Once you have the watermelon cut into quarters, you can easily slice each quarter into slices of the thickness level you prefer.

a watermelon quarter is being sliced into triangle shaped pieces
Katie Sikora/Southern Living

How to Cut a Watermelon Into Cubes

Watermelon cubes are fun for fruit salads or skewers. Kids may also prefer snacking on them as they can be easier to hold than wedges or slices.

1. Wash the watermelon

Watermelons are handled a lot from field to farmers' market, so washing them is important in order to keep bacteria out of the edible flesh. Give the watermelon a good rinse under cold water, and if you have one, gently scrub the whole rind with a produce brush. This will also help remove any dirt or debris.

watermelon in a sink with water running over it
Katie Sikora/Southern Living

2. Slice away the rind.

For cubed watermelon, you'll need to separate the soft red fruit from the green rind. To do that, follow Tisdale's advice and "work from the top of the watermelon to the bottom to cut off strips of the rind in long pieces" using your chef's knife or watermelon knife. Continue around the watermelon until you've removed the entire rind.

You can of course discard the rind, but Gorline strongly urges you to hold onto it. "Salt it, rinse it, and make it into pickles! These are delicious on their own, as part of a cheese plate or charcuterie board, or in chicken salad!" he says.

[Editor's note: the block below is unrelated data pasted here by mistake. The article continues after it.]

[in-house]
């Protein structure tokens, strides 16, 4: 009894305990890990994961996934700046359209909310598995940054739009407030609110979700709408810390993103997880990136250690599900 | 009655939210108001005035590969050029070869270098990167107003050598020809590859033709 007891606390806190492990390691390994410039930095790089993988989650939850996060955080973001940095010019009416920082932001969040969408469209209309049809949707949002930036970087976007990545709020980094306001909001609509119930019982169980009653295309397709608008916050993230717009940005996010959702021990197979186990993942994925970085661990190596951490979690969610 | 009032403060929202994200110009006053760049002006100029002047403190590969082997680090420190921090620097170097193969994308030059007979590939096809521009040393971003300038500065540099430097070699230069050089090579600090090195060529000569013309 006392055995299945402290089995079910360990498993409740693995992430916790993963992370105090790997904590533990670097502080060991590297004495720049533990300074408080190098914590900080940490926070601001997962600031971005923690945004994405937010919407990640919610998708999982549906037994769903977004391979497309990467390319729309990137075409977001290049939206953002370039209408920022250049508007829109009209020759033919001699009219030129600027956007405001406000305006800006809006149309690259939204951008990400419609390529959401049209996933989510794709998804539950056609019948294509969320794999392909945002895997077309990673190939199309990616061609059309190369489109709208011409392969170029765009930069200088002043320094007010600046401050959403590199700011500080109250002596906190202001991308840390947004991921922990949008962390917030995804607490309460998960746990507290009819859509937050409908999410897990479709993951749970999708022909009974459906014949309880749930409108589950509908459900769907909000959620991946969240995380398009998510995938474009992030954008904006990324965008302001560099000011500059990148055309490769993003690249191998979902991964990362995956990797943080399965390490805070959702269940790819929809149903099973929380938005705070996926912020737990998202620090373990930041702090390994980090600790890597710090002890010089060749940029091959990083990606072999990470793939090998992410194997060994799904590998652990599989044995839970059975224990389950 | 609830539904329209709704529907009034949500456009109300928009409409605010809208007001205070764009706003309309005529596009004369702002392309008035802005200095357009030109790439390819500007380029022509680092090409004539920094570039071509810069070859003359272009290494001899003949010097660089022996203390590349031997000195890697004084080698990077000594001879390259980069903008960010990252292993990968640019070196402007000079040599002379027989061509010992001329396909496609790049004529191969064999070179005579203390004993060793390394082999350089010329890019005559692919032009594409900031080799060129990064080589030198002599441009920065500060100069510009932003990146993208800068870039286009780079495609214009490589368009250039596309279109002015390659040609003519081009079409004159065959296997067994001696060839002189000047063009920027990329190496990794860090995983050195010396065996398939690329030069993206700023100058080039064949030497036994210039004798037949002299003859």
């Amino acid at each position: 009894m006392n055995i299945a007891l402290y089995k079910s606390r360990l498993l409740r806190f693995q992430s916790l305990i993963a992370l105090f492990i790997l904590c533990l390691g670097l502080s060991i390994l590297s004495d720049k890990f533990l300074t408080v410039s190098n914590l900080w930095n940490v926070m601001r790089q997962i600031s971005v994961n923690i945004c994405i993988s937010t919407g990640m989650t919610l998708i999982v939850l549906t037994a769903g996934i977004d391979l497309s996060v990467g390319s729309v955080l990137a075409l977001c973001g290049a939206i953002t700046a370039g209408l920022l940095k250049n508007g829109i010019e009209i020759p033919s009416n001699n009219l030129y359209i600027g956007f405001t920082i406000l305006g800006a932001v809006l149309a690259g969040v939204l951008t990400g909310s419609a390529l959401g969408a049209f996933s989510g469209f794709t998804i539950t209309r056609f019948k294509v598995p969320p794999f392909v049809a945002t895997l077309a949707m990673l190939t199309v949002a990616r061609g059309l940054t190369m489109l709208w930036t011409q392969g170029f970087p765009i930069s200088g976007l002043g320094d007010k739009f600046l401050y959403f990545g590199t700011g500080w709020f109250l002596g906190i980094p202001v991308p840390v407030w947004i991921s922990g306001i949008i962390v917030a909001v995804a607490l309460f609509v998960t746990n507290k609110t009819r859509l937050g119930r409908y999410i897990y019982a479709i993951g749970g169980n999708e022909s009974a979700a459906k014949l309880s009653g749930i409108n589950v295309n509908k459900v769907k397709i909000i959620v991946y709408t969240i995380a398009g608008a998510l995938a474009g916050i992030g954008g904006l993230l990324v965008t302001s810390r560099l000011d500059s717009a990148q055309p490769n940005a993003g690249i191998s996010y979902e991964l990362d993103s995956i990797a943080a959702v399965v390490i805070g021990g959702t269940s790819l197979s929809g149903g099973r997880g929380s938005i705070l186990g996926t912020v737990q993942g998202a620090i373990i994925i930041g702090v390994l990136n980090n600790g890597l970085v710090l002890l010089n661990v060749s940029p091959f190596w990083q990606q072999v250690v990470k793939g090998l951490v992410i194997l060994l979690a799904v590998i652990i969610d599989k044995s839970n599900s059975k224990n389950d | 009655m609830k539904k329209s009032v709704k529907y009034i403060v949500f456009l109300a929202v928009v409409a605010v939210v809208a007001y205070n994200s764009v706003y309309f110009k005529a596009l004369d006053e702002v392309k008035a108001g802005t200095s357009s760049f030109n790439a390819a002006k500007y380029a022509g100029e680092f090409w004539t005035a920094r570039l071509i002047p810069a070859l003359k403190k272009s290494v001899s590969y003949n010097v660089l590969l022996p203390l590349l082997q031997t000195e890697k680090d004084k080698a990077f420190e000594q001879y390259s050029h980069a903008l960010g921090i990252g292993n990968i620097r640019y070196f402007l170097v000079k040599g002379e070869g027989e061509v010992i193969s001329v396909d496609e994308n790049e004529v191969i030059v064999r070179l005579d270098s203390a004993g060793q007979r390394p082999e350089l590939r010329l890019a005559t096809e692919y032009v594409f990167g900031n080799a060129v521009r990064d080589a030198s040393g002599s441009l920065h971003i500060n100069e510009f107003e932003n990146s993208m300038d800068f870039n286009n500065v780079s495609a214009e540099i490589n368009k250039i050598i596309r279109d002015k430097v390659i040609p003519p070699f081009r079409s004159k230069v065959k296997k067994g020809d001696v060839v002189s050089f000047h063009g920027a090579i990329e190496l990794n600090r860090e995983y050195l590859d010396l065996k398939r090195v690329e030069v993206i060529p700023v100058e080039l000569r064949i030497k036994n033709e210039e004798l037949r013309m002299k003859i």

cutting away the rind from a large watermelon
Katie Sikora/Southern Living

3. Flip the watermelon.

Turn the watermelon onto its horizontal side so that the long end is flush with the counter or cutting board.

a watermelon without rind on a cutting board
Katie Sikora/Southern Living

4. Cut the watermelon into rounds.

Slice the watermelon into round "planks" by cutting straight downward at two-inch increments.

founds of watermelon on a marble surfac
Katie Sikora/Southern Living

5. Slice the rounds into strips, then cubes.

Once you have the planks, cut them "into 2'' strips, then finally into 2'' cubes," says Tisdale.

cutting watermelon rounds into thirds and then into cubes
Katie Sikora/Southern Living

How to Store a Watermelon Once It's Been Cut

After the watermelon has been cut into triangles or cubes, you can put it into an airtight container and "store in the fridge for up to three days," says Tisdale.

It's possible to freeze watermelon, although the fruit's high water content can cause the frozen watermelon to become mushy when it's thawed. It's better to use frozen watermelon in its frozen state, as "ice cubes" for cocktails or as additions to a blended fruit smoothie. Cubed and wedged watermelon can be stored in a freezer-safe bag for up to eight months.

watermelon cubes in a plastic food storage container
Katie Sikora/Southern Living

Ways to Use Watermelon

Watermelon's gentle sweetness and incredibly-refreshing taste and texture make it an ideal fit for any summertime meal or snack, and some of our favorite ways to use this hydrating fruit are as follows: